CINCINNATI — Marty Brennaman will broadcast his final Cardinals-Cincinnati game on Sunday afternoon after describing more than 700 meetings between the clubs over his 46 years with the Reds. There will be one more series between the clubs, Aug. 30-Sept. 1 in St. Louis, but Brennaman won’t be there. Included is a day-night doubleheader, on Aug. 31.
The retiring Brennaman laughed and said that doubleheader had nothing to do with his decision not to broadcast that weekend. He and his wife, Amanda, already had plans to take a vacation to Utah and Wyoming.
“That doubleheader was not scheduled when I made my decision,” said Brennaman, referring to the fact a rainout is being made up that day. “But I’d be less than honest if I didn’t say, ‘Better them than me.’
“I can watch it on my phone — if I’m inclined to watch it,” he joked.
Brennaman started with the Reds in 1974, at 31, replacing Al Michaels as the team’s radio voice. A nervous Brennaman, working with veteran Joe Nuxhall, was in Tampa, Fla., for a spring training game to be played at Al Lopez Field and Brennaman signed on, saying, “Welcome to Al Michaels Field.”
It got better. Quickly. In his second and third seasons, Brennaman was broadcasting the Reds’ “Big Red Machine” World Series championship clubs.
There were other good teams Brennaman had, including the 1990 World Series champion Reds — which he said was his favorite.
But those days are gone now and Brennaman laments the game as it should be played is gone, too.
“I’m not as big a fan of the game as I used to be,” Brennaman told the Post-Dispatch this weekend. “And that all factored into my decision. I don’t enjoy watching the game as much I used to. There’s too much standing around. It’s all about home runs, strikeouts and walks. You see very few teams hit and run. Quite honestly, I was impressed Thursday night with how the Cardinals stole bases (they had three, with only hits).
“Why that style escapes the ‘numbers’ guys . . . I don’t understand it. It’s a fun game to watch when the game is played the way you and I have been used to seeing the game played for all these years. But I truly believe — and I may be stupid — that at some point down the road, that pendulum is going to swing back to the middle.”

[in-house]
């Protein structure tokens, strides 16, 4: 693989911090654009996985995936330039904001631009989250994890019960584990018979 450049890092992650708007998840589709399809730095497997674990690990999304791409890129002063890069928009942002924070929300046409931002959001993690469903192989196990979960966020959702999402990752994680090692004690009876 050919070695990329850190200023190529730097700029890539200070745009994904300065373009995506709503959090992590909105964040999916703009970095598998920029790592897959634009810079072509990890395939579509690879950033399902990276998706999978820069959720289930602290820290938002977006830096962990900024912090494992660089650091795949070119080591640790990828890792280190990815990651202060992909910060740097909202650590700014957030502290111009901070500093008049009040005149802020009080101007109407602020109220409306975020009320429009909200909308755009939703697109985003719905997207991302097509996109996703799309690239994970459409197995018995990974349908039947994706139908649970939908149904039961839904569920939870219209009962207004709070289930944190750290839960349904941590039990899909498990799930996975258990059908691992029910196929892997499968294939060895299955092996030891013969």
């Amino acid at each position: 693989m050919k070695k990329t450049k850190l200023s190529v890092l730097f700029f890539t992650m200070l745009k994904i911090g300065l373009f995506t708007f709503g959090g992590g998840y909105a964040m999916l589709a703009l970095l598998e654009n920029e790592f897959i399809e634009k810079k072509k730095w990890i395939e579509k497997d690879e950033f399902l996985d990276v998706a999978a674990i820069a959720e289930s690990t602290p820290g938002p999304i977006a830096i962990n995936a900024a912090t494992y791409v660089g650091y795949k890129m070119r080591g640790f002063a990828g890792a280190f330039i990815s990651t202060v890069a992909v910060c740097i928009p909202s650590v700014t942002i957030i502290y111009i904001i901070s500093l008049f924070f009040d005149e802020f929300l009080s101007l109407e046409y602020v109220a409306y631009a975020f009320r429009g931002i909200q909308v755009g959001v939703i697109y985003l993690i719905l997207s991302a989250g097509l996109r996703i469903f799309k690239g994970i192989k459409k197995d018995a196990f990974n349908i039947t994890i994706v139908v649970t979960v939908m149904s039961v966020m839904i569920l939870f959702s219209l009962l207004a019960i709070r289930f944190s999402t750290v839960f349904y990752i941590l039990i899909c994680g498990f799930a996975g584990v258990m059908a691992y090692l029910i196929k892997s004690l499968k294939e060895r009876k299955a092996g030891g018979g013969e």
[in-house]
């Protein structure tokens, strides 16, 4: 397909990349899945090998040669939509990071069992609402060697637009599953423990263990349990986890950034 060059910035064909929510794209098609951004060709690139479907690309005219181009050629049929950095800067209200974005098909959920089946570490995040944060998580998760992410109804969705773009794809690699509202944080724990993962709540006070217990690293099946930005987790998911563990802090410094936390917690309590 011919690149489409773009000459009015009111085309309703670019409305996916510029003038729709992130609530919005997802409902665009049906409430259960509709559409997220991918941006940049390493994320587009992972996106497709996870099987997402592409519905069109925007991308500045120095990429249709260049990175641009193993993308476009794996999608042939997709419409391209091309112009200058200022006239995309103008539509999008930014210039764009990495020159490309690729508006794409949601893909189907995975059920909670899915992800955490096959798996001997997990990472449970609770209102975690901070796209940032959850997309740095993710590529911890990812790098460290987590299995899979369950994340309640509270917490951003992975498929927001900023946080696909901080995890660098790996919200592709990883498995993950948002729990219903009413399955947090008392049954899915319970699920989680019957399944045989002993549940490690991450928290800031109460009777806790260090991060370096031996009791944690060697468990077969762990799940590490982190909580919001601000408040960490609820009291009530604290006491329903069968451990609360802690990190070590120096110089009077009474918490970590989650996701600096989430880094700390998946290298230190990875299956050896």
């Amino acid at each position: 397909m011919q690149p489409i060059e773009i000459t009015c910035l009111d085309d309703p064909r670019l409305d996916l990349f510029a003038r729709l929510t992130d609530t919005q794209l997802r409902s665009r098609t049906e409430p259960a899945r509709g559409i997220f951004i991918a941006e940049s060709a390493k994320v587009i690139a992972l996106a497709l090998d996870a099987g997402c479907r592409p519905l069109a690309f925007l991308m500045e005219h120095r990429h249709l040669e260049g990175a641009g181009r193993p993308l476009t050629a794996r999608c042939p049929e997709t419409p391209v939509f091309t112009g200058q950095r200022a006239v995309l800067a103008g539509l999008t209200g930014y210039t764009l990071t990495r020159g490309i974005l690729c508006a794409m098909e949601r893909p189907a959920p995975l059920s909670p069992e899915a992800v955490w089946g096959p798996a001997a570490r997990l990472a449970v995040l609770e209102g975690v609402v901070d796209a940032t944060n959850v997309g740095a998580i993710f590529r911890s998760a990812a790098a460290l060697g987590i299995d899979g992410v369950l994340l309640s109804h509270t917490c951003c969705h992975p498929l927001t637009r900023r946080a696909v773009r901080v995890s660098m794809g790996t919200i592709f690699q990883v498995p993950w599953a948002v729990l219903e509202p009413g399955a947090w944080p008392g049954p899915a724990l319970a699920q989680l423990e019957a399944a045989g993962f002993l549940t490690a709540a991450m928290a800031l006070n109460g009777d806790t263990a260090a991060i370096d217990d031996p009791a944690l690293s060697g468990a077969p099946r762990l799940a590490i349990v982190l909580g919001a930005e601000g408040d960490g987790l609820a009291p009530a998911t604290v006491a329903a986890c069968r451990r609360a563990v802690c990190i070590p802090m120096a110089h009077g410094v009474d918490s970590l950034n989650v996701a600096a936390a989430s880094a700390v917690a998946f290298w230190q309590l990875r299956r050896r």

The Reds have won only one postseason series since 1990 — a division series in 1995.
“I have seen good teams, I’ve seen not-so-good teams, I’ve seen terrible teams and I’ve seen more bad teams than good teams,” Brennaman said. “But, anybody who hangs around as long as I have — if Jack Buck were sitting here, he would say the same thing.”
Brennaman, 77, will be the first broadcaster to be inducted into the Reds’ Hall of Fame next year and he and Buck long have been members of the National Baseball Hall of Fame’s broadcast wing.
After he calls his final game at the end of next month, Brennaman isn’t likely to watch every game from start to finish. Or many games, at all.
“Somebody told me I’d broadcast between 6,500 and 7,000 baseball games. That’s enough,” he said.
“I’ve got an appearance deal with the club for three years and I’m sure there are times they’re going to want me down here (Great American Ball Park) and I’ll naturally come. But I’m not going to allow this game to dictate how I live my life. I have other interests in life. My wife and I are patrons of the arts. We go to Broadway shows. I’m an avid reader. I read novels all the time. I walk five miles. I’m married to a woman who’s 30 years younger and will not allow me to sit around and do nothing. There are places we want to go and things we want to do.
“We went to Europe last October and I went kicking and screaming. And I had more fun than she did.”
So, a year from now, what will Brennaman be doing?
“Come next year and the Reds and Cardinals are playing a meaningful game and I have plans to go somewhere else . . . I’m not going to change my plans,” he said.